However, I do have something to say about reviews and the purpose of writing them (this is me speaking now, not my poem). And, it goes like this.

There are five reasons, for me, to spend time writing reviews:

1. To get free books.

Okay, the amount of time and effort you put into a review more or less cancels that argument out, especially when you are doing it for the love. Still, free stuff is still (on some level) free stuff.

2. To shape taste.

This is not a strong point for me, as my taste is pretty omnivorous and I have no doctrinaire commitment to a vision of what 'real' poetry should be or is. Still, if you feel strongly about what is good and want to encourage those poets who share that feeling, and want to encourage readers to share it too, reviewing is one way to try to do that.

3. To be in the right.

We all like to be in the right, I suppose, and reviewing does bestow on the writer a certain position of authority. It's their place to judge, after all - their opinion is what counts. If only until the end of the review.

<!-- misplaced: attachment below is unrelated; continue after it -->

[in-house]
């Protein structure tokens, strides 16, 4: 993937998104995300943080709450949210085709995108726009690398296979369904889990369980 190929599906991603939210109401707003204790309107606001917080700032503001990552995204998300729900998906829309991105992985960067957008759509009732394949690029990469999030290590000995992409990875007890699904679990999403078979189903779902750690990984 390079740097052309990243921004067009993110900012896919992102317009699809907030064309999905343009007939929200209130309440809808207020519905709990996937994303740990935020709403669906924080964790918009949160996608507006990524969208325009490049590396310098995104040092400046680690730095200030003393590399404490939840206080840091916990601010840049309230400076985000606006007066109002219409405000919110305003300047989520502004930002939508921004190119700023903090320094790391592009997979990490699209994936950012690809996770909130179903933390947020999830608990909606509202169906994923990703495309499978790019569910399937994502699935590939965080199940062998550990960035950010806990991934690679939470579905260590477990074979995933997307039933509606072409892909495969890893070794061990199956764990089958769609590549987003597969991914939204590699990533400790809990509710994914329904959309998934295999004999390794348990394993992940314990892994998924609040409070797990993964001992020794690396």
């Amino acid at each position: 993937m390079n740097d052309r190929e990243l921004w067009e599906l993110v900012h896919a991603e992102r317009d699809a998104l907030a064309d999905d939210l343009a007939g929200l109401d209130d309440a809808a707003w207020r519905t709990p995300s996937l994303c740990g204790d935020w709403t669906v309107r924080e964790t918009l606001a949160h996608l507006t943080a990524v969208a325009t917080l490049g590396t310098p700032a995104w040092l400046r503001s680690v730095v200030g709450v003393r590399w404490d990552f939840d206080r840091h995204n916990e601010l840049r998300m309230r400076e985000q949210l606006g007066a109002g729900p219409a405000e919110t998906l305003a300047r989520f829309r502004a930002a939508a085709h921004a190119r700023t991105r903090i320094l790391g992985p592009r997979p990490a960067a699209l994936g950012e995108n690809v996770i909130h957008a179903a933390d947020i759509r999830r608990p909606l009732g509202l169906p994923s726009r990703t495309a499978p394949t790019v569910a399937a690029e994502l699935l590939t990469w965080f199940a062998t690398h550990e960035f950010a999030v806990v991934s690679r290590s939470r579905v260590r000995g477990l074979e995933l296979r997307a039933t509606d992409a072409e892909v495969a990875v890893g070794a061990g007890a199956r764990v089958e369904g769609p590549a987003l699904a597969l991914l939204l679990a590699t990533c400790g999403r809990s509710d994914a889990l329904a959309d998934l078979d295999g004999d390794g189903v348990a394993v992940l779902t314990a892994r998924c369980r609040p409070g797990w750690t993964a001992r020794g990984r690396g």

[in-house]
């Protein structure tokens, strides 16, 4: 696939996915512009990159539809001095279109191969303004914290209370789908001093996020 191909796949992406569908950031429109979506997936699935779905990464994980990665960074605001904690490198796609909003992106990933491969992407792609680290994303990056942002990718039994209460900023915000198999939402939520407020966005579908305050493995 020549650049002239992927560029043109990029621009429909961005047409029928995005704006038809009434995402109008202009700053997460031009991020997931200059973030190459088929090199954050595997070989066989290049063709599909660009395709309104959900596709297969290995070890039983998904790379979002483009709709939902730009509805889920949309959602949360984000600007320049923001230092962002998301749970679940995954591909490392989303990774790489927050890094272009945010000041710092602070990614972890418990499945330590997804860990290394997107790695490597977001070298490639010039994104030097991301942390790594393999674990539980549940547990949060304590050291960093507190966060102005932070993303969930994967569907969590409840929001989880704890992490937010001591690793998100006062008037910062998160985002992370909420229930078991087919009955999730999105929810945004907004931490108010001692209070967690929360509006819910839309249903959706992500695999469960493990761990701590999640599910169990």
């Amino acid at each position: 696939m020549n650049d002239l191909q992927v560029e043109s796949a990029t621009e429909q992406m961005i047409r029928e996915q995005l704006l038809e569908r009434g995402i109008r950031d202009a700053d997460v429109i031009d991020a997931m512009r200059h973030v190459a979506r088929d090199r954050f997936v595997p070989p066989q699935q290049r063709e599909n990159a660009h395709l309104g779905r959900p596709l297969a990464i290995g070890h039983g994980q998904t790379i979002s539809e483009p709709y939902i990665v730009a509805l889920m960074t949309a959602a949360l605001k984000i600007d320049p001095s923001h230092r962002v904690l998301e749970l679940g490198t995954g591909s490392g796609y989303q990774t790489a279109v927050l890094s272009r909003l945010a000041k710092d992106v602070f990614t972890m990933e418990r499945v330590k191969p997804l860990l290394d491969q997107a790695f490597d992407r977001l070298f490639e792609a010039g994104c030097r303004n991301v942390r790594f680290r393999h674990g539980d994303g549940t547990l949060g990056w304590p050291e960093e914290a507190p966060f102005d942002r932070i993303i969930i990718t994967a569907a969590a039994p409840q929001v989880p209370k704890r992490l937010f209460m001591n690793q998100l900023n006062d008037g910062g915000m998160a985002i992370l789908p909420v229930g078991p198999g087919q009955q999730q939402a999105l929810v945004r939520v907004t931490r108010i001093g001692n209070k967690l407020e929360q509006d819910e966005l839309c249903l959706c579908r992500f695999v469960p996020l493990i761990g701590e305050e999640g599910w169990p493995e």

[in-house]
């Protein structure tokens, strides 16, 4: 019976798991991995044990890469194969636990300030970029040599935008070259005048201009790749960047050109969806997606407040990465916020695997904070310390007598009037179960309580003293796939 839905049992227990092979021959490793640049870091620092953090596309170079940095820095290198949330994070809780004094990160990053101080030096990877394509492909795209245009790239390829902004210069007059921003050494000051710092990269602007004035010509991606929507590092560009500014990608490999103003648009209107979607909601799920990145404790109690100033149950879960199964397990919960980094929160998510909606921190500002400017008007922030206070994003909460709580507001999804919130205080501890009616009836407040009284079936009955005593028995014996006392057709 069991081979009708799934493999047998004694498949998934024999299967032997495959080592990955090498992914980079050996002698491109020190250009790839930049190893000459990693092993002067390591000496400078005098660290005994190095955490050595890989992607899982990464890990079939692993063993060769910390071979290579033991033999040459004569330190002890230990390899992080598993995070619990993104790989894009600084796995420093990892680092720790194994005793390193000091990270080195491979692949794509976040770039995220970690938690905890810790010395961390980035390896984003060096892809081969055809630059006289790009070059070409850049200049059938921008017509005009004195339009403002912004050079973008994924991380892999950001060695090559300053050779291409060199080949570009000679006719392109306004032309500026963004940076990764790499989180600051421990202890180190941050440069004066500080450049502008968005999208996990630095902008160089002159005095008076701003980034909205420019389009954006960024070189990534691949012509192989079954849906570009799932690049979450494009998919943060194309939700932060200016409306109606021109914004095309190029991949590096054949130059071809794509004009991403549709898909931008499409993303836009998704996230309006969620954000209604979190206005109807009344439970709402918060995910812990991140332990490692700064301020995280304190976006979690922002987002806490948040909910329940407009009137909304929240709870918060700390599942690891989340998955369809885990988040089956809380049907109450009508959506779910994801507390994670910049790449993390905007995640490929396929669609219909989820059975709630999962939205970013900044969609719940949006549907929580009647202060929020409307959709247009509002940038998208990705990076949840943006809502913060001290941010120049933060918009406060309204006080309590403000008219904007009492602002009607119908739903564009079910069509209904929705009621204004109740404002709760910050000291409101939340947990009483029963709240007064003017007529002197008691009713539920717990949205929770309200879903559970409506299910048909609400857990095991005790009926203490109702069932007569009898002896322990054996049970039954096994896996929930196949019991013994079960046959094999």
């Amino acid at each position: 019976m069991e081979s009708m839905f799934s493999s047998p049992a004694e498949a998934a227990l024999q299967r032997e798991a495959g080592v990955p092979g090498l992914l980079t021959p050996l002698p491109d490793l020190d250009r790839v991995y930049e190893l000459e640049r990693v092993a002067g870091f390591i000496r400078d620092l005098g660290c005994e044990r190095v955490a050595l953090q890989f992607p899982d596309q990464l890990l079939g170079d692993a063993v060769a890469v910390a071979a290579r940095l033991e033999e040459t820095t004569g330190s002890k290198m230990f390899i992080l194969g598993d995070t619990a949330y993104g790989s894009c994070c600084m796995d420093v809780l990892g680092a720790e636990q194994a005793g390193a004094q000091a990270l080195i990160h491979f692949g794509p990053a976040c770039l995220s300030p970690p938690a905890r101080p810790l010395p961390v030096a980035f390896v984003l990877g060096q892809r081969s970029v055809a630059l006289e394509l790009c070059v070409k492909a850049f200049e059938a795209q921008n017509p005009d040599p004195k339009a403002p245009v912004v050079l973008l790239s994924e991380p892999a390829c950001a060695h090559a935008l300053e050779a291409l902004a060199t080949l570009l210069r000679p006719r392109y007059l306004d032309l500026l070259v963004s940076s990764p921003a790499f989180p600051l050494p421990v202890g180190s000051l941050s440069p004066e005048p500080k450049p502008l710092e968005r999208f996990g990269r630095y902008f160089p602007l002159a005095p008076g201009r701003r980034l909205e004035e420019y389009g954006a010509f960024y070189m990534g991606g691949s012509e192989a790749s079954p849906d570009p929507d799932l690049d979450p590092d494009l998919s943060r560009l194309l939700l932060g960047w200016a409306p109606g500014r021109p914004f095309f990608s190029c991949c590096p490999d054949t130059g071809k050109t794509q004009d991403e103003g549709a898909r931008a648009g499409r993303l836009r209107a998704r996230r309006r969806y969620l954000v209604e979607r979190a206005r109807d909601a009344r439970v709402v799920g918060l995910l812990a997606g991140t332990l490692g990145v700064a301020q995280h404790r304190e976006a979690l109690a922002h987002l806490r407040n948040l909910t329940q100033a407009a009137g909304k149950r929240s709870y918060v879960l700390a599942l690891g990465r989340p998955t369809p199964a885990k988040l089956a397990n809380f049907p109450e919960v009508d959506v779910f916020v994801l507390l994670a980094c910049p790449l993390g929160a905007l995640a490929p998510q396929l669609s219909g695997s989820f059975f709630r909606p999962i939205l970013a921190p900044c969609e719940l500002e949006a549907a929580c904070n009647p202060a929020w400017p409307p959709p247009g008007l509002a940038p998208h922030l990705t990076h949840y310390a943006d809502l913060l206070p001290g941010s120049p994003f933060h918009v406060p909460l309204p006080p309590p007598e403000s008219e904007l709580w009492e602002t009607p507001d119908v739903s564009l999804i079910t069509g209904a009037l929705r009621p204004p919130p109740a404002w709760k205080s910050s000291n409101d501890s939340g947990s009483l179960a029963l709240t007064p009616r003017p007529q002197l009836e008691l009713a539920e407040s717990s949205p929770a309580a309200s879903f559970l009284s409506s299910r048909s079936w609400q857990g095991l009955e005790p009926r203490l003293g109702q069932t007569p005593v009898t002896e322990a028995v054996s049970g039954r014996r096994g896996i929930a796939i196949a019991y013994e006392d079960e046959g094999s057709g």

4. To be part of the scene.

In the increasingly inter-connected world of Twitter, Facebook and so on, reviewing can also be a great way of getting to know people. You review their book, they get in touch and say thank you. That's a nice feeling, too. Although, the awkwardness of encountering someone whose work you've been unpleasant about in the relatively small scene of poetry would be considerable. There is a solution to this, however. I think that there's something interesting to say about most books, even if they are not to my taste. So, the reviewer can talk about those interesting things, even while being critical of other aspects. If that criticism is precise and well-founded, no offence need be taken. Really, it's about meeting the book on its own terms.

5. To be a better reader.